The Big Short award stokes Oscar hopes
US financial crisis comedy The Big Short has won the top prize at the Producers Guild Awards.
The win will boost its Oscar chances, as the Producers Guild of America (PGA) has predicted the winner of the best picture Oscar for the past eight years.
Some bookmakers have already made Adam McKay's film favourite to be named best picture at next month's Academy Awards.
Inside Out and Amy picked up the PGA's prizes for best animated film and best documentary.
The Big Short's Oscar chances appeared to have dwindled after the film failed to be honoured in the best picture categories at both the Golden Globes and Critics' Choice awards.
Yet its unexpected triumph over such Oscar-tipped titles as Spotlight, The Martian and The Revenant has now turned it into an Oscar front-runner.
Bookmaker William Hill has seen a huge rush to back The Big Short for Oscar glory and has slashed its odds from 10/1 to 5/4 accordingly.
"We think this is the biggest move in 30-odd years of Oscar betting," said a William Hill spokesman.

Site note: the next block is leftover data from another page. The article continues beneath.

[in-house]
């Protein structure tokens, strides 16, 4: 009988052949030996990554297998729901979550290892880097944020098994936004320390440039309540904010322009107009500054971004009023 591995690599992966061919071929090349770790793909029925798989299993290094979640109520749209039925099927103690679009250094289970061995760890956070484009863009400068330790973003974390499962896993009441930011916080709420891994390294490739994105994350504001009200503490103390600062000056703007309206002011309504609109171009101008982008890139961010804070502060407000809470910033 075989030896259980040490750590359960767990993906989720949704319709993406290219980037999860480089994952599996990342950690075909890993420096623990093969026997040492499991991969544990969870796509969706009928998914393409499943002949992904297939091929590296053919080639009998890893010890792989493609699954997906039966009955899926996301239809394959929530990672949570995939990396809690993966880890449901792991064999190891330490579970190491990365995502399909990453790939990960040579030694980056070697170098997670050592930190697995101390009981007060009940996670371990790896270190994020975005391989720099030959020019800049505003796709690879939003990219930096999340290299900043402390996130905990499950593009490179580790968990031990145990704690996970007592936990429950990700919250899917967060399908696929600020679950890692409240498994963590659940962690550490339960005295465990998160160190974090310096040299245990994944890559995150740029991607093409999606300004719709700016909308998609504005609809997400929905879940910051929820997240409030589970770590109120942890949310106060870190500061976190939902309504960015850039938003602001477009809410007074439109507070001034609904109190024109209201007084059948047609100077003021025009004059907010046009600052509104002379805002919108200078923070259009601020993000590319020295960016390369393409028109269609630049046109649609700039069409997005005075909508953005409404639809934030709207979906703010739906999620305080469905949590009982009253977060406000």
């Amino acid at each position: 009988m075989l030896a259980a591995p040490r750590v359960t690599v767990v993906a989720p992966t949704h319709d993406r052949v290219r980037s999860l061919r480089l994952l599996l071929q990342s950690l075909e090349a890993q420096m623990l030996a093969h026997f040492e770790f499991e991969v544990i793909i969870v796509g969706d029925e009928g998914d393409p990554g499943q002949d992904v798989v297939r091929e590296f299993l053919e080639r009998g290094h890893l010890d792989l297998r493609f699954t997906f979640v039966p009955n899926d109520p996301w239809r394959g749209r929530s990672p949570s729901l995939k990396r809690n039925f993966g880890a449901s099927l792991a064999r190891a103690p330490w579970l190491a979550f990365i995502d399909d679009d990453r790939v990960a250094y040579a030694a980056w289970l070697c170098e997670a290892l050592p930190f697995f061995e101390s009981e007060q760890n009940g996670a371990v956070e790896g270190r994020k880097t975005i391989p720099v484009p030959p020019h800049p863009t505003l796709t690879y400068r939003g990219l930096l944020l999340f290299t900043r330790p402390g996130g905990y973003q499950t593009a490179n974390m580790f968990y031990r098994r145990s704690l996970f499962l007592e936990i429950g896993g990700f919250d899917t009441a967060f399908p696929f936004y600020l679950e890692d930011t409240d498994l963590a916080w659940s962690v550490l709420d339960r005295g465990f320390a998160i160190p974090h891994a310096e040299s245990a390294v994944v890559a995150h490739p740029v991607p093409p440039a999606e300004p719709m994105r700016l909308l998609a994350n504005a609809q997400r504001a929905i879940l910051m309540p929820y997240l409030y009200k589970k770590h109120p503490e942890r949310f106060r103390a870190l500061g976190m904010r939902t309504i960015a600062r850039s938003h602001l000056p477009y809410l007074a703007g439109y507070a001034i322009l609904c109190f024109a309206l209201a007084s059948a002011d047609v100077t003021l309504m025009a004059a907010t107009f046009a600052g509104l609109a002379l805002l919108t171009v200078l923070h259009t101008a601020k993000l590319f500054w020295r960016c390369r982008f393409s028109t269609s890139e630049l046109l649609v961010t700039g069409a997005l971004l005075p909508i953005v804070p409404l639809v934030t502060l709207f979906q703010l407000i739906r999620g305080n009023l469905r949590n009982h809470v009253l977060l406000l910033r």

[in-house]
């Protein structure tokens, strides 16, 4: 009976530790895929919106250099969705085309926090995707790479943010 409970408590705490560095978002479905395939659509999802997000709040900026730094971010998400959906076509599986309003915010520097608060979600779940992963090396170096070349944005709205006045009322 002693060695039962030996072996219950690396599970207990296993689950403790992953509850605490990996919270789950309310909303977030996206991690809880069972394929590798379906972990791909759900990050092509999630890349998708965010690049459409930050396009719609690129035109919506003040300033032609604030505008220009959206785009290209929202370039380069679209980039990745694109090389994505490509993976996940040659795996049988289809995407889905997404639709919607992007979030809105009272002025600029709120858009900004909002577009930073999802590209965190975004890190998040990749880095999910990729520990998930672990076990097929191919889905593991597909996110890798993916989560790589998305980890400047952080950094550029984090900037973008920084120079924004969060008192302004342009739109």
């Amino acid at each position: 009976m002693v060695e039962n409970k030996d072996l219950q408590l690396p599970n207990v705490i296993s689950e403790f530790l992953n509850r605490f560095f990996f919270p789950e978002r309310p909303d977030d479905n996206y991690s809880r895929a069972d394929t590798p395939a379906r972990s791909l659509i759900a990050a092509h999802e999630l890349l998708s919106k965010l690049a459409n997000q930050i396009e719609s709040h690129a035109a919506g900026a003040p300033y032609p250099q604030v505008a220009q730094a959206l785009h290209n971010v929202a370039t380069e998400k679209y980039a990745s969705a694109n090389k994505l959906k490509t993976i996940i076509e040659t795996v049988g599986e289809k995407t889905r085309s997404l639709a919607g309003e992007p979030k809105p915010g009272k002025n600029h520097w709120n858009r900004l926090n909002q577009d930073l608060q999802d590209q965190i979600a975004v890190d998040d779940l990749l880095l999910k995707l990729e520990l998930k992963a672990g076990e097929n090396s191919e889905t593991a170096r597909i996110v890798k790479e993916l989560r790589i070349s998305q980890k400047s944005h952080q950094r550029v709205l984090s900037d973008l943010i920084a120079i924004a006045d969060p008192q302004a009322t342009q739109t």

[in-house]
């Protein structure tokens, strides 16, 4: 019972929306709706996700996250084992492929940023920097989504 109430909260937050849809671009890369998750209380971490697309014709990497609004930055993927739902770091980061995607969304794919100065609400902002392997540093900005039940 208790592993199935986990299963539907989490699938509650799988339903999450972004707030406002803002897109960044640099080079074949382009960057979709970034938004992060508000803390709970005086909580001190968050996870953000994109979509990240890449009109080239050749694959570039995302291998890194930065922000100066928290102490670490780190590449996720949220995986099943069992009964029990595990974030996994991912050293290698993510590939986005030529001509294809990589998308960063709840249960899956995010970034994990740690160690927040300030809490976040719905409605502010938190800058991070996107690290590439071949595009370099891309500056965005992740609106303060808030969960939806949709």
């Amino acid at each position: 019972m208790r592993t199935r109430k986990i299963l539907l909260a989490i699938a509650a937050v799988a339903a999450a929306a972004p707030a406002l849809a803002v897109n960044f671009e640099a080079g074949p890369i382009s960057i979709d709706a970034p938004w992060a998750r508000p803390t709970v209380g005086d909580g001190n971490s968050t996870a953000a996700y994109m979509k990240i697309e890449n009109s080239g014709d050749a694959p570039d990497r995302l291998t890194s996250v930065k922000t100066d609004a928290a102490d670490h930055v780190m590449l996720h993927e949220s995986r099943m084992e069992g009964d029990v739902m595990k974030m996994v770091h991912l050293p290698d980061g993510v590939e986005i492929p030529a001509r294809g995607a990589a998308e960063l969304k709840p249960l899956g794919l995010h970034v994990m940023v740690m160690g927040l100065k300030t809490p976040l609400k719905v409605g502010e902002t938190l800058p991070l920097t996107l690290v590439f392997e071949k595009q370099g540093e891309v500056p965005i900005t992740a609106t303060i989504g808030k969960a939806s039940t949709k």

Released in the UK this weekend, The Big Short sees Christian Bale, Steve Carell and Ryan Gosling play brokers who make millions betting that the US housing market will collapse.
The film is up for five Oscars in total, among them best director, best supporting actor (Bale) and best adapted screenplay.
Collecting the Darryl F Zanuck award for outstanding producer of theatrical motion pictures on Saturday, producer Dede Gardner made reference to the diversity row that has been the talk of Hollywood of late.
"Yes, we have a real problem. We do. We do," she told the audience at the Los Angeles ceremony.
"We have privilege in our hands. We are storytellers. We need to tell stories that reflect our world and our country."
Gardner was honoured alongside her co-producers Jeremy Kleiner and Brad Pitt. The latter, who also appears in the film, did not attend.
Fargo, Transparent and Game of Thrones were among the television programmes honoured at the event, held at the Hyatt Regency Century Plaza Hotel in Los Angeles' Century City district.
Entertainment was provided by Lady Gaga, who performed her Oscar-nominated song Til It Happens To You to an audience that included Ridley Scott, Gary Oldman and actress Amanda Seyfried.
Birdman, last year's recipient of the PGA's top prize, went on the win best picture at the 2015 Academy Awards.
A large number of the PGA's 7,000 members are also Oscar voters, prompting many to see its annual awards as a significant indicator of how the Oscar chips will fall.